September 11th, 2001, that date may not mean anything to a lot of
you. Especially y'all from the other side of the world. But
that day for me was the first time I saw my father weep. My dad of
26 years old, a day before his birthday wept for the men, women and
children who were murdered on that day. I was only about four years
old at the time. I didn't fully understand what was going on,
all I knew was my dad was sitting on the couch crying as he watched
something on the TV. I remember the sadness that washed over me as
I watched my dad break down, as I too look to the TV to see smoke
and fire, people screaming and blood.
About a year ago I, for whatever reason, decided to watch the news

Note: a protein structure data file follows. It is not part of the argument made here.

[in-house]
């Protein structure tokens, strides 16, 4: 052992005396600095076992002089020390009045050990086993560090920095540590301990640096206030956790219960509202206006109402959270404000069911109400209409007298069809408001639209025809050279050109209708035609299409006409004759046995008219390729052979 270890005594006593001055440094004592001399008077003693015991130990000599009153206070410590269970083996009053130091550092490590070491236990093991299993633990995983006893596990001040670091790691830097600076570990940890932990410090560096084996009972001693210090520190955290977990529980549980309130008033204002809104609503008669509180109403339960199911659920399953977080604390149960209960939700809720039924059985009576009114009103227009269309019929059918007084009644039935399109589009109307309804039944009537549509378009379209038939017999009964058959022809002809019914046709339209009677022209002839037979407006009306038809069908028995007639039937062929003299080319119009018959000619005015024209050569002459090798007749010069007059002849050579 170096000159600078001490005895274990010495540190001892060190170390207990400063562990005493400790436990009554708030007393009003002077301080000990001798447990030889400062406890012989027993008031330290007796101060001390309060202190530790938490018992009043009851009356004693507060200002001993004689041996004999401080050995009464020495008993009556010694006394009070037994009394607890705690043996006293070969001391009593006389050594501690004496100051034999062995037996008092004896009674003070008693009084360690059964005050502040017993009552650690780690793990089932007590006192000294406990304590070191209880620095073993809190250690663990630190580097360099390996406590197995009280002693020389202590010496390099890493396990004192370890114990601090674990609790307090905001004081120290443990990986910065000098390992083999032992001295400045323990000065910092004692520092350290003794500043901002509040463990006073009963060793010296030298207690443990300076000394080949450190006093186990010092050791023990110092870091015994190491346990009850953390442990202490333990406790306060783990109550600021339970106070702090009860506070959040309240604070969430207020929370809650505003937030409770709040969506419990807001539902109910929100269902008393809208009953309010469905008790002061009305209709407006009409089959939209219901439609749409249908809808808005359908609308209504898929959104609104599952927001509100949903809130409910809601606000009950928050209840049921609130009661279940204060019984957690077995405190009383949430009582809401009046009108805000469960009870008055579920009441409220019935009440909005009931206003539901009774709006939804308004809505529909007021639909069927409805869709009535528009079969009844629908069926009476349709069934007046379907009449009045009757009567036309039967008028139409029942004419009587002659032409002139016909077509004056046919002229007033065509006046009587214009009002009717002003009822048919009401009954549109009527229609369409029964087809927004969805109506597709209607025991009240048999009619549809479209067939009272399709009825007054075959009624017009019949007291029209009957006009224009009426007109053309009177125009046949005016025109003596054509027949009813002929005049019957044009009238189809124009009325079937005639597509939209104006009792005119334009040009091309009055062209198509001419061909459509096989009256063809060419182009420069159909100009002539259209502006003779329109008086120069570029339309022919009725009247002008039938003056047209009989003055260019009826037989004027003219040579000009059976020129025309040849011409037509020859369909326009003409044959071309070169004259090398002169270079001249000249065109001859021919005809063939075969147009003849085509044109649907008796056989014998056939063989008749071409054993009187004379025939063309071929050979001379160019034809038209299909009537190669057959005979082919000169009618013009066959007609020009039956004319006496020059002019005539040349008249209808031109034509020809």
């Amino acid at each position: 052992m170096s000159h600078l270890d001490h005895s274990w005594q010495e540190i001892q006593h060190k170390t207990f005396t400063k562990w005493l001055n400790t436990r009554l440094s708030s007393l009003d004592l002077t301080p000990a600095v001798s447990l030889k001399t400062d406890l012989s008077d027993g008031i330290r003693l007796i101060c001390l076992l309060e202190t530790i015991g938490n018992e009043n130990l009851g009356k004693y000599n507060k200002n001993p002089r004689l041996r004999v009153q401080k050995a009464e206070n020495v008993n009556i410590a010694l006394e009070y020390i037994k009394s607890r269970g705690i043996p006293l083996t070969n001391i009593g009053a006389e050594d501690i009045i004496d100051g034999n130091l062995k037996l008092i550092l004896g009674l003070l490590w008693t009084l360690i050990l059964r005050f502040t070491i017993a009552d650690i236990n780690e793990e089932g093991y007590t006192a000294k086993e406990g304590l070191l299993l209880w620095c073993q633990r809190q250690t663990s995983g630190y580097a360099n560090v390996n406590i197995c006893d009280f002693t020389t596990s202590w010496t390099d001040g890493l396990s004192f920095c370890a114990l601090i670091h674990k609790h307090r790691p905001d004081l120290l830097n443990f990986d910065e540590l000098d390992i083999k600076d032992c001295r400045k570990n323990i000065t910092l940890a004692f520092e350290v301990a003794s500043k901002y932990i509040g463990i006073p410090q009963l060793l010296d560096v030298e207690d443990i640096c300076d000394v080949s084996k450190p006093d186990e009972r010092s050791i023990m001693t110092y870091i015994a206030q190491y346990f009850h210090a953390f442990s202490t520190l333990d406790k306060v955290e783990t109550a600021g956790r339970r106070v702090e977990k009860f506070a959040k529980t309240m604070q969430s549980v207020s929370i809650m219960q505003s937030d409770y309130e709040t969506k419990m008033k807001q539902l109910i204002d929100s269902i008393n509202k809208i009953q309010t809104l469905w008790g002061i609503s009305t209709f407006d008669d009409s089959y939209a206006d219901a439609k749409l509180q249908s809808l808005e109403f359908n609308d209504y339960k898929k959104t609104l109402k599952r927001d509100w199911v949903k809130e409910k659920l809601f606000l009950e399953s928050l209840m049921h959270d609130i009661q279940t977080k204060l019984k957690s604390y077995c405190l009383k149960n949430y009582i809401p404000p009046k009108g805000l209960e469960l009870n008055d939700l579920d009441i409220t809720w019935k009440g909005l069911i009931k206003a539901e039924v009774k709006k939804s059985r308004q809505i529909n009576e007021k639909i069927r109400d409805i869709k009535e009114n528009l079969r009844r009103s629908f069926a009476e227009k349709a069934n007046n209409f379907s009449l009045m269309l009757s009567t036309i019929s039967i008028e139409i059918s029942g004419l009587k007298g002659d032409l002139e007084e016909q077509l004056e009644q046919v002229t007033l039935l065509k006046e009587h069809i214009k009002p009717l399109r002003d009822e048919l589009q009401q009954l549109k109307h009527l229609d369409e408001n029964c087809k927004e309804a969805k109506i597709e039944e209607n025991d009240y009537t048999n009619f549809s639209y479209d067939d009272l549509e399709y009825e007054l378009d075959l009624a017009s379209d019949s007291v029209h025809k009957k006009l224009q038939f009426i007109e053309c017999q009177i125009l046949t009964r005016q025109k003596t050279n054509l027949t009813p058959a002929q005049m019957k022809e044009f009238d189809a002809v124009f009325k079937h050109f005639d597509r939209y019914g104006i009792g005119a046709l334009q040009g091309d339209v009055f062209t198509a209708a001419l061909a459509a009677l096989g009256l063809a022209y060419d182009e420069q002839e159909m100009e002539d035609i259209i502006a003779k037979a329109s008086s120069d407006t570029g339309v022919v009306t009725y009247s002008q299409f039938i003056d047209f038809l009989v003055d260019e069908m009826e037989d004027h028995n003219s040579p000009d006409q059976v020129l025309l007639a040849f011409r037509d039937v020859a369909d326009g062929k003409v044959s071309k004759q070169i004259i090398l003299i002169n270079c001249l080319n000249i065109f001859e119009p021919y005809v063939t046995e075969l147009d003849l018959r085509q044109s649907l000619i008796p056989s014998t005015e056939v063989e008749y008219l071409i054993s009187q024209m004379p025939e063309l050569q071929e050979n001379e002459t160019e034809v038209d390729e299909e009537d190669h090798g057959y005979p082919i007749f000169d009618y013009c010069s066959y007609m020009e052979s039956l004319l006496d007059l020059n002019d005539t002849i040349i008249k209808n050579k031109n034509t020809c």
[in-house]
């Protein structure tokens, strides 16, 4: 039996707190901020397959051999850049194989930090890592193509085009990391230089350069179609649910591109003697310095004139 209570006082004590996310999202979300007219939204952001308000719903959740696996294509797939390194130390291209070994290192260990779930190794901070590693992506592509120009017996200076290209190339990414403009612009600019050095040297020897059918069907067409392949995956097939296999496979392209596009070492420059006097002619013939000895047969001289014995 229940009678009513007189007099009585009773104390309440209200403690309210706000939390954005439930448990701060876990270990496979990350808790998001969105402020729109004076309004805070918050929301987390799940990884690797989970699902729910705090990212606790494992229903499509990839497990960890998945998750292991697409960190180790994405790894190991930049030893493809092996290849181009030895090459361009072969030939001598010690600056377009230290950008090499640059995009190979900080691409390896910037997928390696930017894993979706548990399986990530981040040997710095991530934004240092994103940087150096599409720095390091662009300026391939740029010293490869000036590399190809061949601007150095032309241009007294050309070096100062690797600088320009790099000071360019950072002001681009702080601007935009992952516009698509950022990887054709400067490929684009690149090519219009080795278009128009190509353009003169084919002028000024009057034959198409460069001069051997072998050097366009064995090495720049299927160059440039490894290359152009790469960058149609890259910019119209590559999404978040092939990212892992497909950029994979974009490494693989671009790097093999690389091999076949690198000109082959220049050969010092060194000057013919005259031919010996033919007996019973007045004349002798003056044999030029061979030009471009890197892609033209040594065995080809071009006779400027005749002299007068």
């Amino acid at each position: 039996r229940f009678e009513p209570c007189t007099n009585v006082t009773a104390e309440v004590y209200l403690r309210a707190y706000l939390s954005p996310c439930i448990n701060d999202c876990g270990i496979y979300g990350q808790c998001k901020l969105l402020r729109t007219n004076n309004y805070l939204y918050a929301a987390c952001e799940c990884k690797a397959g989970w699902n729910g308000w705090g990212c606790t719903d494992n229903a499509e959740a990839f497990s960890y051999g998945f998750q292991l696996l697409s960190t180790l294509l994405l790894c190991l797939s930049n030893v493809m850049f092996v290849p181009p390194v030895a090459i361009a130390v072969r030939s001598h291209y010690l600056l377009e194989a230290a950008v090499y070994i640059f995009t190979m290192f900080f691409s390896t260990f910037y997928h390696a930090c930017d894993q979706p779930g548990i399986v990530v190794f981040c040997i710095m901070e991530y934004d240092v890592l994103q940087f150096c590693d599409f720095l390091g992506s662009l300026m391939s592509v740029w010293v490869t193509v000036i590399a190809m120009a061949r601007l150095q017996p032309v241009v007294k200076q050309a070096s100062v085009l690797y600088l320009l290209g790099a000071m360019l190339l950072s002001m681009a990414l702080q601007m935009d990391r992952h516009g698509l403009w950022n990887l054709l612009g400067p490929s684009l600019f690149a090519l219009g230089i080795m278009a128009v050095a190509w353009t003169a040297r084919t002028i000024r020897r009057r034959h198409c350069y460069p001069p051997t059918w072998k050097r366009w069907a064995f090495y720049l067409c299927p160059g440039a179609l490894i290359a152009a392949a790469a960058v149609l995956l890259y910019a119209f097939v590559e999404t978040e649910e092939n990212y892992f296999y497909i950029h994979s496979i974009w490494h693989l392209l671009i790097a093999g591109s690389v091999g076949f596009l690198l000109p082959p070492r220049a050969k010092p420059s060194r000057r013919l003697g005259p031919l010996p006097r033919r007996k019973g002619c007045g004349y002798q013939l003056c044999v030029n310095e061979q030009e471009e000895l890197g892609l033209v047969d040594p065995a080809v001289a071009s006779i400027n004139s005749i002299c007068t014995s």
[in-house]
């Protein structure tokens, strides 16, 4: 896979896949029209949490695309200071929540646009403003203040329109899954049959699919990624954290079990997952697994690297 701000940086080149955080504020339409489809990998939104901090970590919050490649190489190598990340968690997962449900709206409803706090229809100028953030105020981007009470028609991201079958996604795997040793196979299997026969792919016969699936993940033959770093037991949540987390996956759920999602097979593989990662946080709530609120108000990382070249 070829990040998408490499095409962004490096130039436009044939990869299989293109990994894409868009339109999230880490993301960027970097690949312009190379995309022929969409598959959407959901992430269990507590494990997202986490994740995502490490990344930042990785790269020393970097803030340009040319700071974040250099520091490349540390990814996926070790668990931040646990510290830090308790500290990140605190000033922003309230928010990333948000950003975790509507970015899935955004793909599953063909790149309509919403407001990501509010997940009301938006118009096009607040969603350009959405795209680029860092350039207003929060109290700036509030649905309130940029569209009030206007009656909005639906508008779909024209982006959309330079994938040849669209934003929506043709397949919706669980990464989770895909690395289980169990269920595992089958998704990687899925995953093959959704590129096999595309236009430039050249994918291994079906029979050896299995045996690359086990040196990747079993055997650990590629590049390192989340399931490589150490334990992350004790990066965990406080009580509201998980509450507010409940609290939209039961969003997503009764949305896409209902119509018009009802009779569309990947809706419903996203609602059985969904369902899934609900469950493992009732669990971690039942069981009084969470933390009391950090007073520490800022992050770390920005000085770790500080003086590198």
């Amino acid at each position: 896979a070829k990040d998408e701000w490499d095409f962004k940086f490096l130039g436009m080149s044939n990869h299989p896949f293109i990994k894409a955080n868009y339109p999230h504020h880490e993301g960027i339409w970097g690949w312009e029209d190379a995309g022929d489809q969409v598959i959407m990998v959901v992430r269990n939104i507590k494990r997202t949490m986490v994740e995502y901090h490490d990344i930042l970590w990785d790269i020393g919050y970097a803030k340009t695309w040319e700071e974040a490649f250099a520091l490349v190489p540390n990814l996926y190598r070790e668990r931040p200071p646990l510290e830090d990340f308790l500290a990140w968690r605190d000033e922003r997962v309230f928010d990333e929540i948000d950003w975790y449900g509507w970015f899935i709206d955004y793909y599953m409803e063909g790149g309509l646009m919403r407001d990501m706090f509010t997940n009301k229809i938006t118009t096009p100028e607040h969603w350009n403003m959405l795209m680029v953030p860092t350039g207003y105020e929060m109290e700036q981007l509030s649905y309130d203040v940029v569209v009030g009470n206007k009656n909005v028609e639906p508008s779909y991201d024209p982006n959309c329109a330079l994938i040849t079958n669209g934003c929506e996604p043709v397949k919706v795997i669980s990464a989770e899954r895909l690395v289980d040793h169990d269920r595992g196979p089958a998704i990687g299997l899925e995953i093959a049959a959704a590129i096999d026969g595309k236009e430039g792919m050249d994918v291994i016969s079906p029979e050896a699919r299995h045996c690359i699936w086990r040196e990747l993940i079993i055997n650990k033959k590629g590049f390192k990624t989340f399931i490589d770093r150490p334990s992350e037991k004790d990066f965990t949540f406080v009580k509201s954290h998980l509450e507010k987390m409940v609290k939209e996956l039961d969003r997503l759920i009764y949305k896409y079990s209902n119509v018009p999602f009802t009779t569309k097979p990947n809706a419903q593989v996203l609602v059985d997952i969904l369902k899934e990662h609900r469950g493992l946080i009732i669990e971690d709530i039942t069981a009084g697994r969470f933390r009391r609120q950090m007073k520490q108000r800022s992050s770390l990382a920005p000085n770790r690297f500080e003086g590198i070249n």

reports of 9/11, and to hear the calls being recorded on the planes
as they crashed into the world trade center. It was horrific. I
cried for hours, the ability to physically hear people screaming as
they die, even if it's only for a few minutes before everything
goes out, it still haunts you.
It saddens me because teenagers today have forgotten. Hell freshman
don't even fully understand the pain that people felt that day.
The freshmen in my Spanish class today ask if we're doing
anything special tomorrow. As if it was a holiday or something to
have school work lessened for. If they had witnessed their dads
broken down to miserable sobs they probably wouldn't be acting
like tomorrow is some special event. No tomorrow is a day of
remembrance, for the lost, for the scarred, for the broken loved
ones who can't give their beloveds hugs on Christmas or
Sure you could say it's also a check point for America, a
symbol of the day America changed...but what justice is that for
the dead? This is their day. Like Elijah day for my family, a day
of commutative mourning and comfort, a day to let the scars show, a
day to let them know. We. Will. NEVER. Forget.